I once asked a friend of mine for help. I felt completely irritated, rejected and infuriated by a man who I had been dating but had decided to end things by ignoring me. I wondered whether he had been injured or worse but I think he just hoped that I would move on and forget about him. That way, no uncomfortable conversation about things ending would have to take place. I was over it after a week but one of the pieces of advice I received that didn’t help was, “don’t dwell on it”.
I knew this was probably the right advice but I spent a lot of time wondering whether to text, what might be his motivations, was it something I had said or done and what could have occurred in this grown man’s life to make him communicate (or not) so childishly?
All I wanted to do was dwell in over-analysis ! This advice grated on me so much that I have compiled a list of pointless things we say which should be discarded.
The real reason we say these things is to avoid facing something which is uncomfortable. Instead, I advocate getting to grips with your emotions and accepting that conflict is part of life. You can and will, learn from it and grow.
“Don’t dwell on it”
Emotions need to be felt, experienced, acknowledged and given a voice. It may take hours, days or months. When we don’t do this, conflict may follow because emotions fester. Once you have accepted how you feel and allowed them to be there, they will subside into a state of mind that allows you to think clearly.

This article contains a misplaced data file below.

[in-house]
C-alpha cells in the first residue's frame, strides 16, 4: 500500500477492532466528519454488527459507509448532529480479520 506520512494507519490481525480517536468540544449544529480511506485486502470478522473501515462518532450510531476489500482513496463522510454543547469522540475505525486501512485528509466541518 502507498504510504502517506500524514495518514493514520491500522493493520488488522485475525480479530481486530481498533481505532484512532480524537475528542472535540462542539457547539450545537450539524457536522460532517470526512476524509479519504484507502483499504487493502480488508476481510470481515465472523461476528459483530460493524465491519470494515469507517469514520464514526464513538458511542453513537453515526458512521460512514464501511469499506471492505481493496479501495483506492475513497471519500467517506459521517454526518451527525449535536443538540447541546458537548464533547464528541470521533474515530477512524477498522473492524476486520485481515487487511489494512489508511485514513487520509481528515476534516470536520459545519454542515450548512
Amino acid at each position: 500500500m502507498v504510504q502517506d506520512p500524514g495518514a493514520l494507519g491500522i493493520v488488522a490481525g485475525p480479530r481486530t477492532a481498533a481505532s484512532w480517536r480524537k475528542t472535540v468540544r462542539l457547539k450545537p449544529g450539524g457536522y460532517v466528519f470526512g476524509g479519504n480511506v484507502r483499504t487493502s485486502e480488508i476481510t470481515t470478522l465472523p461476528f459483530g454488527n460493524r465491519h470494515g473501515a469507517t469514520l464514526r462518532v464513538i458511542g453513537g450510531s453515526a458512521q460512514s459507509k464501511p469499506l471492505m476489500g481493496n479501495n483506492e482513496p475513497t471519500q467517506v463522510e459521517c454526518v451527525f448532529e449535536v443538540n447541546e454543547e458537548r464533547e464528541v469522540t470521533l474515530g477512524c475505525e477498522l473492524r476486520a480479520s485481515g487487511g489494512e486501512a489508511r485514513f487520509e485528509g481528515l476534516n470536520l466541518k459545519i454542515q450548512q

This is an active process. Acceptance is not something passive that just happens, you have to go through the emotional disruption and its discomfort to get to a place of peace.
“Just move on”
If only it were that easy. If only I could just switch on a button so that I could accept the break-up of a relationship, ill treatment, misunderstanding or loss. That’s just not how we work. Maybe there are times when we can move on but in general, we need to take steps before we can. That could include taking some time out and thinking things through or it could mean, having a conversation with somebody to resolve matters. The point is that you need to deal constructively with your emotions, figure out what you want to do about the conflict and then you can move on.
Conflict is not usually black and white. It’s complex and messy because it involves our emotions, our memories of what happened and our perceptions of somebody’s behaviour. We usually get to conflict after a period of miscommunication or a lack of communication which leads to us creating stories about the other person.
It really doesn’t help to hear that you are right. A person may agree with your view of the conflict or see it from your perspective but there is always another side to any story.
If you continue to believe you’re right and the other person is wrong, you’ll end up stuck in your position. It makes resolution more difficult as your belief that you are right might turn into a need to win.
Sometimes it’s best to ignore conflict but only after you have considered your conflict considerations and come to the conclusion that nothing positive or worthwhile can come out of confrontation. However, it’s not an approach that you should always adopt. Conflict avoidance can make things worse as the other person may feel offended, ignored and unimportant because of your silence. The other person’s perceptions could construe the conflict in a number of ways. The silent treatment is childish, and you need to think carefully before you adopt it.
Can you think of any other useless conflict advice? Let me know by leaving a comment below!